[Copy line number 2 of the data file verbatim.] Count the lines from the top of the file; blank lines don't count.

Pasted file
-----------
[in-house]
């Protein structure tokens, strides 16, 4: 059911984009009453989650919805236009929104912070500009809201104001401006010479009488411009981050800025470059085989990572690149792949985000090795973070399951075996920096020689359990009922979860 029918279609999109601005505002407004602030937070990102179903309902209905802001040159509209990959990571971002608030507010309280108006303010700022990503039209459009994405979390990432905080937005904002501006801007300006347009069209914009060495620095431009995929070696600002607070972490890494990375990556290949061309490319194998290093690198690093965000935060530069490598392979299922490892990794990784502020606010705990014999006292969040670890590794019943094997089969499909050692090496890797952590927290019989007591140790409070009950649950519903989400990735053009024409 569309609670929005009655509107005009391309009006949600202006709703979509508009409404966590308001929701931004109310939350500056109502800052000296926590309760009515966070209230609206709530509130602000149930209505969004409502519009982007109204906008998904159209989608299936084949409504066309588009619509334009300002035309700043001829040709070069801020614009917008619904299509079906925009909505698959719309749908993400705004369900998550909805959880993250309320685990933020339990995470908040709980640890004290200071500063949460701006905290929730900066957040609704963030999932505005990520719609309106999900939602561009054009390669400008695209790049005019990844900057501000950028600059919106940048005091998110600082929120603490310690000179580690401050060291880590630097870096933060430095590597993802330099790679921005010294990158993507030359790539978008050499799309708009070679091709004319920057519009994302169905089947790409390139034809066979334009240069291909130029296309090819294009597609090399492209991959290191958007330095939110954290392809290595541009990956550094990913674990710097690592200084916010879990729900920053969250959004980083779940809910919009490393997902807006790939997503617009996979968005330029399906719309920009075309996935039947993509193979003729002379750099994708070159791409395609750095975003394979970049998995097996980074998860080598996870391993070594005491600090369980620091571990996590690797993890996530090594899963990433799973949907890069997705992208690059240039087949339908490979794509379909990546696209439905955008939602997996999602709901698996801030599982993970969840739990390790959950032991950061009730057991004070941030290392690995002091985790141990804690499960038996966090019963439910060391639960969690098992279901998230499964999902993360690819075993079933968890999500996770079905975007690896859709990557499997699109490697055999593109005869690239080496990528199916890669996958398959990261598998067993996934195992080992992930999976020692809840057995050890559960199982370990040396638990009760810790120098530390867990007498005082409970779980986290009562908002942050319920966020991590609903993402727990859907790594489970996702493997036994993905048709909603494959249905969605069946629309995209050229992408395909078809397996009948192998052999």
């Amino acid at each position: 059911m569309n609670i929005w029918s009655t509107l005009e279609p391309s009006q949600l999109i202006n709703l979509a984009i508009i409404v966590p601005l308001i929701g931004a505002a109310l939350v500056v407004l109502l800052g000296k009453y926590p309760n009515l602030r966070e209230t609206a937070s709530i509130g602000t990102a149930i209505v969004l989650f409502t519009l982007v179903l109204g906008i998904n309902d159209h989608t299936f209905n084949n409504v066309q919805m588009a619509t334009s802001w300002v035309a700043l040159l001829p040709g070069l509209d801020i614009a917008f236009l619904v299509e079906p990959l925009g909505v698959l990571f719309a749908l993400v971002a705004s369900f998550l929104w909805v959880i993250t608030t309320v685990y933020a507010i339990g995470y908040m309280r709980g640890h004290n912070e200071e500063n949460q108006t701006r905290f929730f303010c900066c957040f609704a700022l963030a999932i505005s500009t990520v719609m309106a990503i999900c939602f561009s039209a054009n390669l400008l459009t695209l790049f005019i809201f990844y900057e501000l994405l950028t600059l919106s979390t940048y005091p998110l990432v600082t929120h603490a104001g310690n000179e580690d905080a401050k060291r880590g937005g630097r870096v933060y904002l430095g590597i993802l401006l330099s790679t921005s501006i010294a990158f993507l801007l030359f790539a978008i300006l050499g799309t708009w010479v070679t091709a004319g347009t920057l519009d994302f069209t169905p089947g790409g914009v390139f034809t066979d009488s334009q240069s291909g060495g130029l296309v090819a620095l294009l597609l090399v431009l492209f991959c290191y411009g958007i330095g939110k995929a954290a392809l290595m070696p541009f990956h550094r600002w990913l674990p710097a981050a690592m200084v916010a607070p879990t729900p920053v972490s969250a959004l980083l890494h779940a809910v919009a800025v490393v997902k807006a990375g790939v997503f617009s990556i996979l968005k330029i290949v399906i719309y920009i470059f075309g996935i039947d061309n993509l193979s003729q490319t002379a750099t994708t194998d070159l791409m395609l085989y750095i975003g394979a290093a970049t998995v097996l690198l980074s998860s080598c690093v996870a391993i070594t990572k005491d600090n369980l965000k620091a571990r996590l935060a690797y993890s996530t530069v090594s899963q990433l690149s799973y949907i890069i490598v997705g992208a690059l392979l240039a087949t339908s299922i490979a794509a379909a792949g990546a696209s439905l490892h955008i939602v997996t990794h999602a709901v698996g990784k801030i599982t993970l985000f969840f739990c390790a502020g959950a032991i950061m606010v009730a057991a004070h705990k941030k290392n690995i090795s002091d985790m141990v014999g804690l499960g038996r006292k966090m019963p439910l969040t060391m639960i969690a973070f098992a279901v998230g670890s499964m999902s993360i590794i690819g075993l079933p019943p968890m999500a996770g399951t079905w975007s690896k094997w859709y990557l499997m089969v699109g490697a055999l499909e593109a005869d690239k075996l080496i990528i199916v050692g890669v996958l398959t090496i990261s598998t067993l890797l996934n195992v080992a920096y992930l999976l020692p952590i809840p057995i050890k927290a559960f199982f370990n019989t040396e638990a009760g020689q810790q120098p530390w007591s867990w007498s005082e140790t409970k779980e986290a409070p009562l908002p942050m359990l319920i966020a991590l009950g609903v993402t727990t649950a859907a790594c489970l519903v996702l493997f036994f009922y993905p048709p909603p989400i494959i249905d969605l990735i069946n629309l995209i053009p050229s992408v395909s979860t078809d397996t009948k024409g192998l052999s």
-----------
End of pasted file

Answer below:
């Protein structure tokens, strides 16, 4: 059911984009009453989650919805236009929104912070500009809201104001401006010479009488411009981050800025470059085989990572690149792949985000090795973070399951075996920096020689359990009922979860 029918279609999109601005505002407004602030937070990102179903309902209905802001040159509209990959990571971002608030507010309280108006303010700022990503039209459009994405979390990432905080937005904002501006801007300006347009069209914009060495620095431009995929070696600002607070972490890494990375990556290949061309490319194998290093690198690093965000935060530069490598392979299922490892990794990784502020606010705990014999006292969040670890590794019943094997089969499909050692090496890797952590927290019989007591140790409070009950649950519903989400990735053009024409 569309609670929005009655509107005009391309009006949600202006709703979509508009409404966590308001929701931004109310939350500056109502800052000296926590309760009515966070209230609206709530509130602000149930209505969004409502519009982007109204906008998904159209989608299936084949409504066309588009619509334009300002035309700043001829040709070069801020614009917008619904299509079906925009909505698959719309749908993400705004369900998550909805959880993250309320685990933020339990995470908040709980640890004290200071500063949460701006905290929730900066957040609704963030999932505005990520719609309106999900939602561009054009390669400008695209790049005019990844900057501000950028600059919106940048005091998110600082929120603490310690000179580690401050060291880590630097870096933060430095590597993802330099790679921005010294990158993507030359790539978008050499799309708009070679091709004319920057519009994302169905089947790409390139034809066979334009240069291909130029296309090819294009597609090399492209991959290191958007330095939110954290392809290595541009990956550094990913674990710097690592200084916010879990729900920053969250959004980083779940809910919009490393997902807006790939997503617009996979968005330029399906719309920009075309996935039947993509193979003729002379750099994708070159791409395609750095975003394979970049998995097996980074998860080598996870391993070594005491600090369980620091571990996590690797993890996530090594899963990433799973949907890069997705992208690059240039087949339908490979794509379909990546696209439905955008939602997996999602709901698996801030599982993970969840739990390790959950032991950061009730057991004070941030290392690995002091985790141990804690499960038996966090019963439910060391639960969690098992279901998230499964999902993360690819075993079933968890999500996770079905975007690896859709990557499997699109490697055999593109005869690239080496990528199916890669996958398959990261598998067993996934195992080992992930999976020692809840057995050890559960199982370990040396638990009760810790120098530390867990007498005082409970779980986290009562908002942050319920966020991590609903993402727990859907790594489970996702493997036994993905048709909603494959249905969605069946629309995209050229992408395909078809397996009948192998052999």